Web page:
Due to a lack of training and corruption, prosecutorial judges tasked with investigating trafficking cases did not always investigate cases brought to their attention, which prevented the prosecution of some trafficking cases. Experts alleged some traffickers bribed judges to actively delay or dismiss trafficking cases. Although corruption and official complicity in trafficking crimes remained significant concerns, the government did not report investigating, prosecuting, or convicting complicit government employees.

Law enforcement officials coordinated with the Republic of the Congo to extradite a suspected Gabonese sex trafficker back to Libreville in December 2019, where the suspect is currently awaiting trial for pimping, rape of a minor, endangering the life or health of others, and potentially, trafficking in persons; the case remained ongoing at the close of the reporting period. In January 2020, officials collaborated with an international organization to train approximately 70 law enforcement, social welfare, and civil society actors on victim-centered trafficking investigations. The government hosted a training in October 2019 for more than 50 magistrates in coordination with a donor to enhance justice sector officials’ ability to prosecute trafficking crimes in accordance with the country’s revised penal code.


The government decreased efforts to identify and protect victims according to incomplete statistics officials provided. The government uses a Trafficking in Persons Procedural Manual, developed in coordination with an international organization that defines standard procedures for the identification, extraction from exploitive situations, short-term care and repatriation of child victims. Experts described the referral process as appropriate for children, although the government does not have standard procedures for identifying adult victims. Social welfare and law enforcement officers in Libreville reported identifying and referring 31 trafficking victims—30 children removed from forced labor and Gabon’s first identified adult victim—to shelters providing medical, legal, and psychological care. Officials reported identifying 50 child trafficking victims in 2018 and 65 in 2017. The government maintained inadequate funding to NGOs providing shelter and services to victims, and a lack of shelter space to accommodate all trafficking victims persisted. The government continued to fund two NGO-run shelters offering holistic services to trafficking victims, orphans, and street children, providing financial and in-kind support, including funding for social workers, medical support, psychological services, legal assistance, and tuition. Some officials continued to use their own money to fill gaps in government funding to assist victims. The same services were available for male, female, foreign, and Gabonese victims, including those repatriated from abroad. There were no government or NGO-run shelters specifically designated for adult victims, although adult victims could potentially access government services for victims of domestic abuse or other forms of violence. The government did not report any victims using these services during the reporting period. Shelters provided services to adults and some allowed child trafficking victims to remain after they reached 18 years of age; however, the government did not report referring any adults to such facilities during the reporting period. Officials had the authority to permit adult male victims to leave shelters unchaperoned but not adult female victims, stating concerns related to safety and preventing re-trafficking.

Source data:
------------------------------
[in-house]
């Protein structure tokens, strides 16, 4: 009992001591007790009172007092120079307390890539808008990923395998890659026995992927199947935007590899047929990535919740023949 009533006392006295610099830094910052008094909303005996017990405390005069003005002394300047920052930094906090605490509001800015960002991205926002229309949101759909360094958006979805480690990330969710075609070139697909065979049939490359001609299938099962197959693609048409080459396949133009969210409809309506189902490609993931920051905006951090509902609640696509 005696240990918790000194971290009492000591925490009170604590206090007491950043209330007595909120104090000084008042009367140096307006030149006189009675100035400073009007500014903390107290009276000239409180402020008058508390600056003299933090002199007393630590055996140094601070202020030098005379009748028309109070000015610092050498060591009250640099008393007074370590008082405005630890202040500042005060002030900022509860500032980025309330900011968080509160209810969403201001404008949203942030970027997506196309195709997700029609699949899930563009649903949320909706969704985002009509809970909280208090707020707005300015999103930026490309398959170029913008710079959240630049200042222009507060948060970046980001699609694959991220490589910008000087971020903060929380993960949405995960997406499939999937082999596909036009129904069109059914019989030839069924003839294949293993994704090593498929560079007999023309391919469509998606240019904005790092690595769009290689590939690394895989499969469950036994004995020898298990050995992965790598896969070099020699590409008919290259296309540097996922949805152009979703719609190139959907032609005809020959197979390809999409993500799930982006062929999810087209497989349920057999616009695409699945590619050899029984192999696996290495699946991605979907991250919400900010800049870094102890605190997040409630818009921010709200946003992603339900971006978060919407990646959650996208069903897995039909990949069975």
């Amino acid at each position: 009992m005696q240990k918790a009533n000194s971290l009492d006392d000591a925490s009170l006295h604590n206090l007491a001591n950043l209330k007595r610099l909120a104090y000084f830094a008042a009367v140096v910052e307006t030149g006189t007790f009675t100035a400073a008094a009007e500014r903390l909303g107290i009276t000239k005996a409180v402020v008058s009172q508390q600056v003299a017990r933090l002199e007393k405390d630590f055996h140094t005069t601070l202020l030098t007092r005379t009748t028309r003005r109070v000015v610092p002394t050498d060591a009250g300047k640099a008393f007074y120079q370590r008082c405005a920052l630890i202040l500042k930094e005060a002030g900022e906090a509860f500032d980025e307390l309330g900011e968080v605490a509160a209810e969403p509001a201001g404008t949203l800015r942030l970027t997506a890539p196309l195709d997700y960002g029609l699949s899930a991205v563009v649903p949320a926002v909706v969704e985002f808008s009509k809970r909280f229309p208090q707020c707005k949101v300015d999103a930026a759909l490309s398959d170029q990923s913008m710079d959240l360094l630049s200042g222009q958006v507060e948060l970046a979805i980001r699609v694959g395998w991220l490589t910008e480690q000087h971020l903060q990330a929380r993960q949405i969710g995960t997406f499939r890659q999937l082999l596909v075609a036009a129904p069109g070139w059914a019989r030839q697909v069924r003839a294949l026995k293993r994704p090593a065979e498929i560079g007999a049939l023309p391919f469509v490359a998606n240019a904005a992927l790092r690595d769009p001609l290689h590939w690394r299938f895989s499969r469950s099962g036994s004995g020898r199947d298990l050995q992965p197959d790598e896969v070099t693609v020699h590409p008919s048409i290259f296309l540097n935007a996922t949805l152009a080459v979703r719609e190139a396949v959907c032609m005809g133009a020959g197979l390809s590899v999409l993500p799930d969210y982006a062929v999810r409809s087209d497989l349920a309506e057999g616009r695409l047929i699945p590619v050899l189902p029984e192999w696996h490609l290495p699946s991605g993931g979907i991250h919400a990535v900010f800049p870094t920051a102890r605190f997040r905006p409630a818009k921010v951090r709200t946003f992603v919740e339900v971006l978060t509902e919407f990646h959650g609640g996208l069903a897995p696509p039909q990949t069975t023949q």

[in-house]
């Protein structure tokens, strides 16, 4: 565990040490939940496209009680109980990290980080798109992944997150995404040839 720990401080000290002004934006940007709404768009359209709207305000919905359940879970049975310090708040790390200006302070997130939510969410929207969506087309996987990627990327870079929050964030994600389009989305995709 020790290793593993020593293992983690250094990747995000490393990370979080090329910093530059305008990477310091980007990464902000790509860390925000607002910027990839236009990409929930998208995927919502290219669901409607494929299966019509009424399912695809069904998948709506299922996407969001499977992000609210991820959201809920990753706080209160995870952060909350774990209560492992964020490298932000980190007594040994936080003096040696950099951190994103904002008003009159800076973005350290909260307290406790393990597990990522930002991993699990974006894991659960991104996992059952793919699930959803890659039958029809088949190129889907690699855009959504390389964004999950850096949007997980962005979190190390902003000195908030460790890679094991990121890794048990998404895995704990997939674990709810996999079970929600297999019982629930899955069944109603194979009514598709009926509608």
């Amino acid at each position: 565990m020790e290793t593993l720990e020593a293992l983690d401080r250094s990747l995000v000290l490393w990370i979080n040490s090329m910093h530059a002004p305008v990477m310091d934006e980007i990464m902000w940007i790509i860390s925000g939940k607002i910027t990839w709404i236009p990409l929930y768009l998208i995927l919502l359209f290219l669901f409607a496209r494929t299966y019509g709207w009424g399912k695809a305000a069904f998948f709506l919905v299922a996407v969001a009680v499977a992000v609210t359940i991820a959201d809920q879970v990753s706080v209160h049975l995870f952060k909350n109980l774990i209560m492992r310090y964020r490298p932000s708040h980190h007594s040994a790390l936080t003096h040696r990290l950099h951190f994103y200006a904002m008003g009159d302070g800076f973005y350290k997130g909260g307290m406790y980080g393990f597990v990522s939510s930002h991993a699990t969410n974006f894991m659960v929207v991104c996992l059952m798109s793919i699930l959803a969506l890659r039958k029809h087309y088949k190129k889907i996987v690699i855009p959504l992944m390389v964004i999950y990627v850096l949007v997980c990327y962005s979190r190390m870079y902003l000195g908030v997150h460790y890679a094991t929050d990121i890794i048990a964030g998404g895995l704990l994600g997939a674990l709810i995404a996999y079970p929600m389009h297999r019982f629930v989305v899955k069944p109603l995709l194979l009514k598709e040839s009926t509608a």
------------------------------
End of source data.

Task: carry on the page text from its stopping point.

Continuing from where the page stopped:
The Ministry of National Solidarity, in coordination with foreign embassies, assisted in the repatriation of 12 foreign child trafficking victims, compared with zero in 2018 and 42 in 2017. The government could provide a victim with immigration relief and resettle them in Gabon if the victim faced threats to their safety in their country of origin, but officials did not report any victims utilizing this legal alternative during the reporting period. While the government encouraged victims to cooperate with authorities to provide testimony for the prosecution of alleged traffickers, law enforcement officers admitted they sometimes took victims’ testimony at the time of the arrest of the suspected traffickers or identification of the victim, acknowledging this approach is neither victim-centered, nor the most effective. Police officers in Libreville reported they had modified their approach to interviewing victims, causing them to delay questioning until the victim was prepared to cooperate, after receiving training from the government and an international organization. While the government has sought restitution for trafficking victims in the past, it did not report doing so during this reporting period. Victims could file civil suits against their traffickers, but there were no known cases of such action, in part due to lack of knowledge of the option. There were no reports authorities detained, fined, or jailed victims for unlawful acts committed as a direct result of being subjected to trafficking; however, due to nascent efforts to identify adult trafficking victims, some may have remained unidentified within the law enforcement system.